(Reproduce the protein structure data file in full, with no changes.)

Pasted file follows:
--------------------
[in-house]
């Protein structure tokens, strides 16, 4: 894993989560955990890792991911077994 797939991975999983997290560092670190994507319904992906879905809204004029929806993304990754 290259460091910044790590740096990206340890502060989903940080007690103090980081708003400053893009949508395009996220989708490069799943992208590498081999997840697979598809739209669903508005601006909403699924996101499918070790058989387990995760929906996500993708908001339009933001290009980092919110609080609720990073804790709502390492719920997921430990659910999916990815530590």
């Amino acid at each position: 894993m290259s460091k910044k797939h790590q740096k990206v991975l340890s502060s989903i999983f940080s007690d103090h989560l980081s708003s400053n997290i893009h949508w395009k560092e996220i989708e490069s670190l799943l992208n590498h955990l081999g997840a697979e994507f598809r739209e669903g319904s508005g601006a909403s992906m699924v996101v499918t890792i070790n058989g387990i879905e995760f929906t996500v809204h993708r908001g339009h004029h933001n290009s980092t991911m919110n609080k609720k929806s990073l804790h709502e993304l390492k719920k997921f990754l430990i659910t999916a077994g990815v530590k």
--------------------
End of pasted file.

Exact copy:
[in-house]
């Protein structure tokens, strides 16, 4: 894993989560955990890792991911077994 797939991975999983997290560092670190994507319904992906879905809204004029929806993304990754 290259460091910044790590740096990206340890502060989903940080007690103090980081708003400053893009949508395009996220989708490069799943992208590498081999997840697979598809739209669903508005601006909403699924996101499918070790058989387990995760929906996500993708908001339009933001290009980092919110609080609720990073804790709502390492719920997921430990659910999916990815530590």
């Amino acid at each position: 894993m290259s460091k910044k797939h790590q740096k990206v991975l340890s502060s989903i999983f940080s007690d103090h989560l980081s708003s400053n997290i893009h949508w395009k560092e996220i989708e490069s670190l799943l992208n590498h955990l081999g997840a697979e994507f598809r739209e669903g319904s508005g601006a909403s992906m699924v996101v499918t890792i070790n058989g387990i879905e995760f929906t996500v809204h993708r908001g339009h004029h933001n290009s980092t991911m919110n609080k609720k929806s990073l804790h709502e993304l390492k719920k997921f990754l430990i659910t999916a077994g990815v530590k």